"I'm a third-generation fan, I've been a season ticket holder for many years"

"the possible sale of the club - and I consider it the most important thing I will ever do in my business career "

"All I can do is make sure when they are willing to do so that I can say hand on heart that these are the right new owners for the club. I assure you I consider that to be an awesome burden of responsibility but I am very well qualified to do that properly."

"any incurrence of indebtedness by Liverpool Football Club needs full Board approval. The non-owner directors have made it clear that's not what we want to see happen."

"It's not about me. I don't have a contract."

"The Board didn't sack Rafa. Rafa's exit was about as clear cut a case of mutual consent as I have ever been involved in in my life."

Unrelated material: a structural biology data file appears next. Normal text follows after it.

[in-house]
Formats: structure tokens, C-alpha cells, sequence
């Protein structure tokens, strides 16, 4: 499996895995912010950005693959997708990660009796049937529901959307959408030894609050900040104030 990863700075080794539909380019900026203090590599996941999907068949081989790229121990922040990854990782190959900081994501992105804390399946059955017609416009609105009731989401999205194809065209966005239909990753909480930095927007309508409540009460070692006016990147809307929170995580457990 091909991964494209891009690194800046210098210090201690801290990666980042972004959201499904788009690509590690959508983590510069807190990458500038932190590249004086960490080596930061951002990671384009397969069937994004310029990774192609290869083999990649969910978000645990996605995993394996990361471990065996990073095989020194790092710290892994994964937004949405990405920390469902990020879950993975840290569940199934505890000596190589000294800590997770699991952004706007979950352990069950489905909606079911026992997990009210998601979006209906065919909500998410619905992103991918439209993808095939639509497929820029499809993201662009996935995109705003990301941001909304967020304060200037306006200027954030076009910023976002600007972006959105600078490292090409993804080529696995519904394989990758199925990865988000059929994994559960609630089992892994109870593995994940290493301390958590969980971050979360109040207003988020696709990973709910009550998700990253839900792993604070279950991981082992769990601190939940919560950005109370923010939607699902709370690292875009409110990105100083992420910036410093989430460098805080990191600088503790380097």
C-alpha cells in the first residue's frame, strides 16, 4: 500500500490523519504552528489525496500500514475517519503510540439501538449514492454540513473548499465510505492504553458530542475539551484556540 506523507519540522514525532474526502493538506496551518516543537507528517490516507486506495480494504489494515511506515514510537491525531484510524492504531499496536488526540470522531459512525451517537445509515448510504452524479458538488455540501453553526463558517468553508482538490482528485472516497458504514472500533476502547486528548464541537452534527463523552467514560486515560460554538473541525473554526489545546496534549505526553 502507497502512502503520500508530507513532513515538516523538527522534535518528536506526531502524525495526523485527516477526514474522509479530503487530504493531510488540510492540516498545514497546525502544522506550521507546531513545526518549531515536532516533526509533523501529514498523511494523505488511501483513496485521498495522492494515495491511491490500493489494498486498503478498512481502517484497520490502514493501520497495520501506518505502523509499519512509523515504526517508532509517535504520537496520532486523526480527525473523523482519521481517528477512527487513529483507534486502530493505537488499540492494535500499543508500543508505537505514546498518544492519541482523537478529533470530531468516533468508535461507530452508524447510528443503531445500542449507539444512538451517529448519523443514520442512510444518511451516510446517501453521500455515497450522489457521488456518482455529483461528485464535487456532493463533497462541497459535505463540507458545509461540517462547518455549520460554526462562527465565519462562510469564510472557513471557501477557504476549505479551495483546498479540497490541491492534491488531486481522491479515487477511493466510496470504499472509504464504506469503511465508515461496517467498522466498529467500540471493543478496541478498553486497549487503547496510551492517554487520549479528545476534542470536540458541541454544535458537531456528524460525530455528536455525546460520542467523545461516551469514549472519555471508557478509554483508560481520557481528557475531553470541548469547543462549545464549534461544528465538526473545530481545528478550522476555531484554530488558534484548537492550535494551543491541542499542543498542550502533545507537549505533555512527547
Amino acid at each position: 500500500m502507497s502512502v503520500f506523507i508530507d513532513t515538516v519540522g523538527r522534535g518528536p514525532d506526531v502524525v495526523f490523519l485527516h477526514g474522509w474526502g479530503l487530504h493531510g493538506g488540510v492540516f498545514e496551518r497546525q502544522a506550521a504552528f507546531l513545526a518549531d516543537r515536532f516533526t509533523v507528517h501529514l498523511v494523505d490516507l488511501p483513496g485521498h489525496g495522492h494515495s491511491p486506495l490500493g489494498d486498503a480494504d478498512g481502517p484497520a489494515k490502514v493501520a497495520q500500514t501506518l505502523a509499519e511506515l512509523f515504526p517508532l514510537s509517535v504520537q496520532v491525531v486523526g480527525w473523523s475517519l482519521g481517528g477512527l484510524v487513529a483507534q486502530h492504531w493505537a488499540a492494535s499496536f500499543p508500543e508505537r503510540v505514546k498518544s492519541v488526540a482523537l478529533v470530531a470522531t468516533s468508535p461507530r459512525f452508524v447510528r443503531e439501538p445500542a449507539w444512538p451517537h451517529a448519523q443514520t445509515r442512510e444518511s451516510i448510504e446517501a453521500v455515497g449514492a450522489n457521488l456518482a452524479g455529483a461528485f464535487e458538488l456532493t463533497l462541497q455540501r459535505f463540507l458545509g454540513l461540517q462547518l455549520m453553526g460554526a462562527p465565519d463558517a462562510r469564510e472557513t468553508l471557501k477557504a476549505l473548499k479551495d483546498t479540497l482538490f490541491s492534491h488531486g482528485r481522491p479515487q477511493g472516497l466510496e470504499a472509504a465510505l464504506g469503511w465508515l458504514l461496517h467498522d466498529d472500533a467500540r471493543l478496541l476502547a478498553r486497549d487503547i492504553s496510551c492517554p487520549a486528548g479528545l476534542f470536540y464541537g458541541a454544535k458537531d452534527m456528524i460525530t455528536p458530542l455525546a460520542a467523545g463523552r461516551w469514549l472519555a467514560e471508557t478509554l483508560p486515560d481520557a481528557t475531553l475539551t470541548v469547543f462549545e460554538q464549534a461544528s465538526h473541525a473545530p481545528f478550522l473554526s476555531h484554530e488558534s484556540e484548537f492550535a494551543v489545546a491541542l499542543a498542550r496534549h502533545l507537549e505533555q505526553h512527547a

There's nothing wrong with using the media intelligently for self-promotion. And for what it's worth, I think Mr Purslow is simply streets ahead of Rick Parry.

But it's up to fans to appreciate when we are getting played.

Back to the Telegraph.

The Telegraph's Paul Kelso and Rory Smith have become something of a go to source for Liverpool's boardroom goings-on. For instance,

Liverpool co-owners Tom Hicks and George Gillett are considering appointing an independent chairman at Anfield and have sounded out leading business figures, including British Airways chairman Martin Broughton, about taking on the role, Telegraph Sport can disclose.

That's a boardroom scoop if ever I heard one. But how about,

Chinese businessman Kenny Huang did not enter a formal bid for Liverpool after his "anchor investor" walked away because of the torrent of publicity surrounding the deal, Telegraph Sport can disclose.

Impressive. How about,